Mitchell Reports | February 07, 2013
>>> president obama 's controversial rationale for targeted killings of americans in other countries has exposed at least the tip of the iceberg of the obama administration's war on al qaeda . daniel is national political correspondent "news week" and the daily beast and also the author of "kill or capture, the war on terror and the soul of the obama presidency." good to see you. thanks very much for joining us. you are right on point with the hearing. the subject of the hearing today. a couple of things you expose in your book. you right about the president having month qualms about killing al alaki in yemen. the american, of course, who was involved with allegedly involved with the christmas bomber. you said that he had become fixated on taking out the charismatic cleric, and you write that his focus was so intense that one of his briefers, general james cartwright , the former deputy national security advisor , thought that -- deputy joint chief of staff chair of the joint chief thought that the obama 's rhetoric was starting to sound like george w. bush 's, whom he had briefed on many occasions. what is clear that the president found the american citizenship 's immaterial. can you expand on that?
>> well, andrea, it was really striking to me as he was reporting the book, the president was really concerned and sort of twisted up about, you know, issues like preventive detention , indefinite detention or whether calling he'd shake mohammed, the 9/11 mastermind should be tried in a civilian court or a military commission , but on this issue of whether he could go after anwar al alaki, he really had no doubt. he lost no sleep. there might have been a lot of hand-ringing going on elsewhere, but not for the president. you have to remember many some ways al alaki, for president obama , was his bin laden . al qaeda , the court organization, had already been sort of knocked back on its heels. osama bin laden was not really capable of pulling off, you know, spectacular attacks. alaki had shown that he was really hell bent on attacking the homeland. he tried --
>> and he was operational. he was operational in a way that we did not believe bin laden was at that point.
>> absolutely. so the president, you know, his view was that, look, this is a lawful act of war . there is an imminent threat because al alaki had proven time and time again that he was trying to do this. he didn't lose a lot of sleep over it.
>> i'm fascinate bid your writing, your reporting on general cartwright, and also the countervailing force was how the former state department legal advisor , who is the dean of the law school , both before and since, well known and nationally known legal scholar , and you write about how he was really concerned about making sure had he the intelligence. he said he was queasier -- you write he was queasy about the whole operation, and if al alaki wasn't going to be able to defend himself in a court of law , then perhaps you write koh could at least insure the government's case was legitimate. he then spent five hours going over the intel himself. tell me about koh and his role in all of this.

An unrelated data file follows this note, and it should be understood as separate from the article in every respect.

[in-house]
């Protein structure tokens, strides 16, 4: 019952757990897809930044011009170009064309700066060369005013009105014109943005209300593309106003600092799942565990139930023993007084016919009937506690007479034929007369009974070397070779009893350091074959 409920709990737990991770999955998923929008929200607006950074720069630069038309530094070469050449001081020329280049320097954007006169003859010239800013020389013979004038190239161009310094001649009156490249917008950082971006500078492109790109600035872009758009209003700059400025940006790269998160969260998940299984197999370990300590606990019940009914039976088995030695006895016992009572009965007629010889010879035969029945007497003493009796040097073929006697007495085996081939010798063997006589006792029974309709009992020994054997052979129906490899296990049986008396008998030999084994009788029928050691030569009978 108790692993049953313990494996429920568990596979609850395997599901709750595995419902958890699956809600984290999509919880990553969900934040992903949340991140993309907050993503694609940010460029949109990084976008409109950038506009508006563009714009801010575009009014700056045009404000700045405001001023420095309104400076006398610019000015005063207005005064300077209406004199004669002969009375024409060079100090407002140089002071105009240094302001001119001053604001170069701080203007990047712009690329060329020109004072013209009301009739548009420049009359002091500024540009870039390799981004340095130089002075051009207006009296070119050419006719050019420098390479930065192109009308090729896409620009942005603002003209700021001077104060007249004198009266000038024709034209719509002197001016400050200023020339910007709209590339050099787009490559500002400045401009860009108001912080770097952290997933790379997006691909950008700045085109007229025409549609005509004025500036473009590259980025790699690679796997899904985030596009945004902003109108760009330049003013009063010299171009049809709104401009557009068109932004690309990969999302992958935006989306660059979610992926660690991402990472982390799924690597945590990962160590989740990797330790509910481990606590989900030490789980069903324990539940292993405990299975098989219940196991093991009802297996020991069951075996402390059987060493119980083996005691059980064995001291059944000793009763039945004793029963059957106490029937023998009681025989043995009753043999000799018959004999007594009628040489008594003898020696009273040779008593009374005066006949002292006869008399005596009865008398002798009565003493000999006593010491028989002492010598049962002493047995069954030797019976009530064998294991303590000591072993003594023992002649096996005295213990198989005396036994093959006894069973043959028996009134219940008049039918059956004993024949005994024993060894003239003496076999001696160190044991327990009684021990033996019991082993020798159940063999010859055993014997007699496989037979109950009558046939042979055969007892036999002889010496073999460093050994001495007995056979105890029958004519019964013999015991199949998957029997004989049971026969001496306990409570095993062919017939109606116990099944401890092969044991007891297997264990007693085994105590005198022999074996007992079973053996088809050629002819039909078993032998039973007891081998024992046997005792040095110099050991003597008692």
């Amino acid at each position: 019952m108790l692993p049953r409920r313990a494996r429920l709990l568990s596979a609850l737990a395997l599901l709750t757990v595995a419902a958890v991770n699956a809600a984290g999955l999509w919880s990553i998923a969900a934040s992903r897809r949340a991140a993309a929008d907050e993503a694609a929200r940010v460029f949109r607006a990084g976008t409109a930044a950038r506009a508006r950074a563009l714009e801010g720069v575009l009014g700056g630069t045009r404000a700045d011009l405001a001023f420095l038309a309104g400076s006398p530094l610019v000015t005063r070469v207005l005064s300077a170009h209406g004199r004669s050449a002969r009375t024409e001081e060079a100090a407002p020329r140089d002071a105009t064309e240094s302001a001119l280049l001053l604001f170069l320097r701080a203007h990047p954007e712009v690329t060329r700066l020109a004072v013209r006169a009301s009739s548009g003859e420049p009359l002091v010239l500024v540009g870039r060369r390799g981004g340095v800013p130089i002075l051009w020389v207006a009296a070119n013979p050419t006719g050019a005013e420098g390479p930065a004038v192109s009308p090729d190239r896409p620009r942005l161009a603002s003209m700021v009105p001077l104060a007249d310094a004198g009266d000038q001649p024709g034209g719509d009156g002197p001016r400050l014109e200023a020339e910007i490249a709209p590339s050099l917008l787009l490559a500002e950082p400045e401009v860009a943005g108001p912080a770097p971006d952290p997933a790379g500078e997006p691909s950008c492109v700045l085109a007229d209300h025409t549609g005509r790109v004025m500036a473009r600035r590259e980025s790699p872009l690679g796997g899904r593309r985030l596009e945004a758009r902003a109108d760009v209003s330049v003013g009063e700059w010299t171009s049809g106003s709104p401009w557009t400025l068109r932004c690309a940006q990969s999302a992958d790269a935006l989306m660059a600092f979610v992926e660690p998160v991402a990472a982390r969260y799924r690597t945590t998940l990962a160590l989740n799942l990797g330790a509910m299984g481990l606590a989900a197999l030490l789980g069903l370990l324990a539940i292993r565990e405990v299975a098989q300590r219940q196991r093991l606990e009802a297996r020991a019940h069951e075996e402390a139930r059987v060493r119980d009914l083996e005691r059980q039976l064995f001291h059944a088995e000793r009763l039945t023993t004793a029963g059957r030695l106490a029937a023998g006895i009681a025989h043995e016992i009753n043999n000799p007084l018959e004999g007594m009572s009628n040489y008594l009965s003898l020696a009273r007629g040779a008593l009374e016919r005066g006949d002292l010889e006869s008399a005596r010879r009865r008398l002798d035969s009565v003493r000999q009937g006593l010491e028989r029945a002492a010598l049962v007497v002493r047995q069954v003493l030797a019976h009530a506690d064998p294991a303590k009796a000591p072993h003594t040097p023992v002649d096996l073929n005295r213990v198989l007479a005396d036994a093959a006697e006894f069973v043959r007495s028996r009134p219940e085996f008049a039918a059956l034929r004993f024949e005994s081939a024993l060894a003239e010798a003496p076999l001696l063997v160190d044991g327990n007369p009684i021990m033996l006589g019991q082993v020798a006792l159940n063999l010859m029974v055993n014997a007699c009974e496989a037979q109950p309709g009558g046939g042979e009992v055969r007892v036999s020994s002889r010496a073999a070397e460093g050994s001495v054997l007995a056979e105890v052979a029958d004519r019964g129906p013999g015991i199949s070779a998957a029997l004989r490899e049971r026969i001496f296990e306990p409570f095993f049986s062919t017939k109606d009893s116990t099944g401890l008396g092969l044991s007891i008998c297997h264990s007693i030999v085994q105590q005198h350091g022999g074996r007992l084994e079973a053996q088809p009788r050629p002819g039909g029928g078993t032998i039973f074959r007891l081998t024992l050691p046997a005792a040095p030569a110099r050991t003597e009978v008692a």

>> well, harold koh was in some ways the sort of humanitarian within the obama administration arguing to make sure that these kinds of attacks were being done within a framework of law. you know, that didn't give him license to oppose every military action . koh was, in fact, the first member of the obama administration who went out publicly and defended the drone program. he did defend it and talk about how it was being done lawfully. then the administration -- before he did that, he already knew that the administration wanted to go after al alaki. going after an american citizen did give him pause. he was going to go and look at all the intelligence. he went into a secure room inside the state department , and for hours he spent, you know, going over all of this chilling intelligence about al alaki. he said many many ways for him the standard was iffing to be was this guy evil. not exactly a technical legal standard, but it needs to get over that bar. he walked out of that room and not just is this guy evil, but he is satanic. he said that it would be okay to go after al-awlaki. he did argue, however, that we should have been more transparent about the legal theories behind that attack than the administration chose to be. in fact, he was in favor of releasing the so-called white paper which is now been released and leaked.
>> and, dan, briefly on john brennan , john brennan is going to come before this committee within the hour and he is going to try to make the argument that he did not support enhanced interrogation techniques , ie, torture, when he is in fact on the record in 2006 and 2007 defending them.
>> yeah. other than drones, i think the drama in this hearing is going to be john brennan 's involvement such as it was in torture or coercive interrogation . there's no doubt that he was there at the time that this was being planned. there's no doubt that he was aware of it. he was in briefings. he was in meetings. he claims that he opposed it, that he quietly told people inside the agency, including his superiors, that he was against it. we haven't seen evidence of that yet. it will be interesting to see the extent to which the senators drove on this issue and trying to find out who the people were that he spoke to so he they could approve that he did, in fact, oppose the program.
>> thank you so much. thanks for being with us.